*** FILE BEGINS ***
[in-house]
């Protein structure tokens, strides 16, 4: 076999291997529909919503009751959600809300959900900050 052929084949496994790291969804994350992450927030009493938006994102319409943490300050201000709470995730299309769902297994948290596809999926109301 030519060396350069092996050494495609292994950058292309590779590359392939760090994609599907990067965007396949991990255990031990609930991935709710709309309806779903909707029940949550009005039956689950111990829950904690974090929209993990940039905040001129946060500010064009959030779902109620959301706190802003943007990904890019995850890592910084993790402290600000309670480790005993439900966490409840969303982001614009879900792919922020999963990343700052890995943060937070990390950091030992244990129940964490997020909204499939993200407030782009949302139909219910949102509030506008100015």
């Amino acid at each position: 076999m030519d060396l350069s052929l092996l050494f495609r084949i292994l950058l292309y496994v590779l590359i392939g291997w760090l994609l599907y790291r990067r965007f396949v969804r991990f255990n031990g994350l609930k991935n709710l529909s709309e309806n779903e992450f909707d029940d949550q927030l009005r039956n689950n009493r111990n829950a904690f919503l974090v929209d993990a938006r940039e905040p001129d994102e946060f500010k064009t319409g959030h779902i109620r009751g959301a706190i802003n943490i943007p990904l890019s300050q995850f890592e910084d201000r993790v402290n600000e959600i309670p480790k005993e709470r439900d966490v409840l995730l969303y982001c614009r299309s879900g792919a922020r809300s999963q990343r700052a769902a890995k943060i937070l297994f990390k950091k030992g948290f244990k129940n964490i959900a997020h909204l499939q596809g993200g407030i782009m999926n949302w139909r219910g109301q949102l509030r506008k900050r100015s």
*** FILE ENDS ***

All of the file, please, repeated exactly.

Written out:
[in-house]
């Protein structure tokens, strides 16, 4: 076999291997529909919503009751959600809300959900900050 052929084949496994790291969804994350992450927030009493938006994102319409943490300050201000709470995730299309769902297994948290596809999926109301 030519060396350069092996050494495609292994950058292309590779590359392939760090994609599907990067965007396949991990255990031990609930991935709710709309309806779903909707029940949550009005039956689950111990829950904690974090929209993990940039905040001129946060500010064009959030779902109620959301706190802003943007990904890019995850890592910084993790402290600000309670480790005993439900966490409840969303982001614009879900792919922020999963990343700052890995943060937070990390950091030992244990129940964490997020909204499939993200407030782009949302139909219910949102509030506008100015």
């Amino acid at each position: 076999m030519d060396l350069s052929l092996l050494f495609r084949i292994l950058l292309y496994v590779l590359i392939g291997w760090l994609l599907y790291r990067r965007f396949v969804r991990f255990n031990g994350l609930k991935n709710l529909s709309e309806n779903e992450f909707d029940d949550q927030l009005r039956n689950n009493r111990n829950a904690f919503l974090v929209d993990a938006r940039e905040p001129d994102e946060f500010k064009t319409g959030h779902i109620r009751g959301a706190i802003n943490i943007p990904l890019s300050q995850f890592e910084d201000r993790v402290n600000e959600i309670p480790k005993e709470r439900d966490v409840l995730l969303y982001c614009r299309s879900g792919a922020r809300s999963q990343r700052a769902a890995k943060i937070l297994f990390k950091k030992g948290f244990k129940n964490i959900a997020h909204l499939q596809g993200g407030i782009m999926n949302w139909r219910g109301q949102l509030r506008k900050r100015s």